lunedì 25 gennaio 2010

Will the Fed strengthen the US Dollar?

An excerpt from out weekly Top Down Outlook

Over the last week the Euro exchange rate declined versus the major international currency : the Euro fell by 1.66% versus the US Dollar, by 0.53% versus the UK Sterling and by 2.61% versus the Japanese Yen. More limited was the fall against the so-called commodity currencies (Australian Dollar, Canadian Dollar, New Zealand Dollar and Norwegian Krone), as they felt the negative effect of lower commodity prices due to both the uptrend in the US Dollar and the tightening of monetary policy in China.

The Euro’s fall was mainly triggered by the negative pieces of news coming from Greece. Last week, the country’s Government Bond yields hit their highest since the adoption of the Euro: the two-year note jumped to 4.23% and the 10-year bond to 6.17%. The spread between the Greek and German Bund widened to almost 300bp and the credit default swap rose to 345bp. Investors drove higher Greek Government Bond yields amid fears that the Greek Government might struggle to sell its debt to fund the deficit – the biggest within the European Union – and questioned the country’s ability to implement the deficit-reduction plan presented to the European Commission on 15 January.

Under the plan, Greece will slash spending and raise revenue by about €10bn this year, bringing the deficit/GDP ratio down to 8.7% by year-end. The deficit/GDP ratio is seen falling to 3% by 2012. According to the plan, the Greek Government should sell more than EUR53bn in debt this year (16bn in Q2).

Further uncertainty over the Greek economic outlook is also provided by the numerous statements made by many European authorities, according to which the European Union will not bail out Greece (Finance Minister Papaconstantinou said during the past week that a rescue package won’t be needed), hence suggesting that the European Union is likely to adopt a tough stance towards Greece not to encourage moral hazard among other European countries with ballooning national debt (i.e. Spain, Portugal and Ireland). A we have pointed out in the 11 January Global strategy weekly (“A good start for 2010”), although we believe that there is little chance that Greece will default in the next few years and that the European Union will not take action to help derail a default, we believe that the country’s negative outlook will continue to weigh on the Euro going forward.

However, other factors are penalising the Euro. The economic data published in early 2010 confirmed our view that the pace of the recovery will be more moderate in the Euro zone than in the US. The 2009 German real GDP figure published on Wednesday 13 provides a clear example: GDP contracted by 5% in 2009 against consensus estimates of -4.8%. This indicates that Q4 GDP may have been much weaker than previously expected, with a flat GDP that seems the most likely outcome in Q4. The Zew index, published last week, declined for the fourth consecutive month in January, showing that economic growth may soften sharply in the coming quarters. Next week, attention will focus on the German IFO index for January, due for publication on Tuesday 26. Although the business confidence index is expected to edge up, the increase is likely to be slim, confirming that economic recovery is losing momentum due to the imminent ending of the fiscal measures that have sustained the economy in the last few months. The latest economic data released in US, particularly in the real estate sector, offered evidence that also the US economic upturn is clouded in uncertainty. However, as we have suggested in last week’s Global Strategy Weekly (“What is the yield spread telling us?”), all leading economic indicators show that the economic recovery continue into the months ahead.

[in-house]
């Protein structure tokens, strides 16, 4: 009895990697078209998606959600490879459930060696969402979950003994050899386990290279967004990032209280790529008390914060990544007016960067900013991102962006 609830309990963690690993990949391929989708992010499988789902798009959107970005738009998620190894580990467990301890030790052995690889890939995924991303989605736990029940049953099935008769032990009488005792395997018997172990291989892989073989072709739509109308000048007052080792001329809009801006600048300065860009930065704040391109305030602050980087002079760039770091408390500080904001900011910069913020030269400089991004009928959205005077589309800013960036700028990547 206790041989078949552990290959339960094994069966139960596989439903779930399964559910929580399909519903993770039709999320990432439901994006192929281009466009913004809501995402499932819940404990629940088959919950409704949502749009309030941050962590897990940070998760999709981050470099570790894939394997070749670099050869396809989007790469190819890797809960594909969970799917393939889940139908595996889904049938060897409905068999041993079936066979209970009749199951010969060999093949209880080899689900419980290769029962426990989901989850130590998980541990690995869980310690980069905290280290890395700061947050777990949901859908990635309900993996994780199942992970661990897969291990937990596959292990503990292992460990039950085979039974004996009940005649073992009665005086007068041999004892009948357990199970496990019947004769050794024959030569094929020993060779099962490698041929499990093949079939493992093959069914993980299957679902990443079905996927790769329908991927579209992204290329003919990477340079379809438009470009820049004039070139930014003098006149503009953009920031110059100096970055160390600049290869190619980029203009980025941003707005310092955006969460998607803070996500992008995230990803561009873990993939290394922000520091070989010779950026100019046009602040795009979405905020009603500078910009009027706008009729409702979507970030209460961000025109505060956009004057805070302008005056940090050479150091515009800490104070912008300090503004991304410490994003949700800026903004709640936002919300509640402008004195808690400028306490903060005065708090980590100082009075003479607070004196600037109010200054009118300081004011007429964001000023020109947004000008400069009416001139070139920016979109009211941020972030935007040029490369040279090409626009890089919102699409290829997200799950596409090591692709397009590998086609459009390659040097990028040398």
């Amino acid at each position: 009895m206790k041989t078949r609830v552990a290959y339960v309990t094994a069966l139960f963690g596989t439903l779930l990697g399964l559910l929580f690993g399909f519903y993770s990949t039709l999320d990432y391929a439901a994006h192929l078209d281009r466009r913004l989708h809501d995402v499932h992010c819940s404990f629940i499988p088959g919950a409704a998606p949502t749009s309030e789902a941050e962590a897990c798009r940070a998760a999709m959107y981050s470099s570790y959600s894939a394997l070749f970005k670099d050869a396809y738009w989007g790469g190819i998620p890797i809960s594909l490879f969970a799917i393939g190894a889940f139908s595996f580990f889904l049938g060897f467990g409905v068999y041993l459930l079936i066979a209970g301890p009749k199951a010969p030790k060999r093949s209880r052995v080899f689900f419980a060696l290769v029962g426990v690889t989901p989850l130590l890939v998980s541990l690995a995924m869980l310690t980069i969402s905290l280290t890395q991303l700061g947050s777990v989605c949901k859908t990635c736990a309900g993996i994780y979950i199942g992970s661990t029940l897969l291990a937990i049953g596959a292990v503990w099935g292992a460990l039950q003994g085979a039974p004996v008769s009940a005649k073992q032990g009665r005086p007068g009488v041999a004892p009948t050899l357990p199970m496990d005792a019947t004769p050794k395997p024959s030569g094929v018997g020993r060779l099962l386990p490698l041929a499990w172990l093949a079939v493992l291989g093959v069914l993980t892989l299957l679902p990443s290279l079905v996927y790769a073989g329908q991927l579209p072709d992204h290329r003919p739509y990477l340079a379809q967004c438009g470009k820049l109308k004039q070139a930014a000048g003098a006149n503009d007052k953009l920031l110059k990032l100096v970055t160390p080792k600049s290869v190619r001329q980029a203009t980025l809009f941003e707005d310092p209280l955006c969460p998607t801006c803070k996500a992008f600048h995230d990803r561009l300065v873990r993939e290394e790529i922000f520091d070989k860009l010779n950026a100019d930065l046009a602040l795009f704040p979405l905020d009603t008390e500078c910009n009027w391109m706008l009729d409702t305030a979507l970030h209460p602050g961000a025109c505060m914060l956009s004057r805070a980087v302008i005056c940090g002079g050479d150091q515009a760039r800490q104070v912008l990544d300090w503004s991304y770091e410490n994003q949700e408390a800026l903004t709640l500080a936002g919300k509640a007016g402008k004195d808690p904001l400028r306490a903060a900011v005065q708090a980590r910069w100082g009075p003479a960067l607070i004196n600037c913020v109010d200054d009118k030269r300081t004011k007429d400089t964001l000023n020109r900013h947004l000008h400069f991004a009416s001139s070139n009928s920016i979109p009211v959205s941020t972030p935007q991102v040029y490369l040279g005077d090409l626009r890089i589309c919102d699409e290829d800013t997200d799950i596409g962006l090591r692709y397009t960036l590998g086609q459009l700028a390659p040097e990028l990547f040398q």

Next week, the FOMC monetary policy meeting will take centre stage. Although we do not expect major surprises on the interest rate outlook, we believe that the Federal Reserve might slightly upgrade its economic estimates, albeit confirming that the economic activity will stay sluggish for some time. Though confirming that the Federal Reserve will not hike rates any time soon (at least not until H2 ’10), an upgrade in economic outlook by the Fed will likely bring investors to increasingly discount the possibility that the Fed and not the ECB will be the first Central Bank to tighten in 2010.
Overall, we reiterate our view that the Euro might continue to trend downward against the US Dollar: we stick to our recommendation to sell the EUR/USD with a medium/long term target of 1.17, in line with the fair value of the EUR/USD exchange rate based on the PPP calculated by the OECD.

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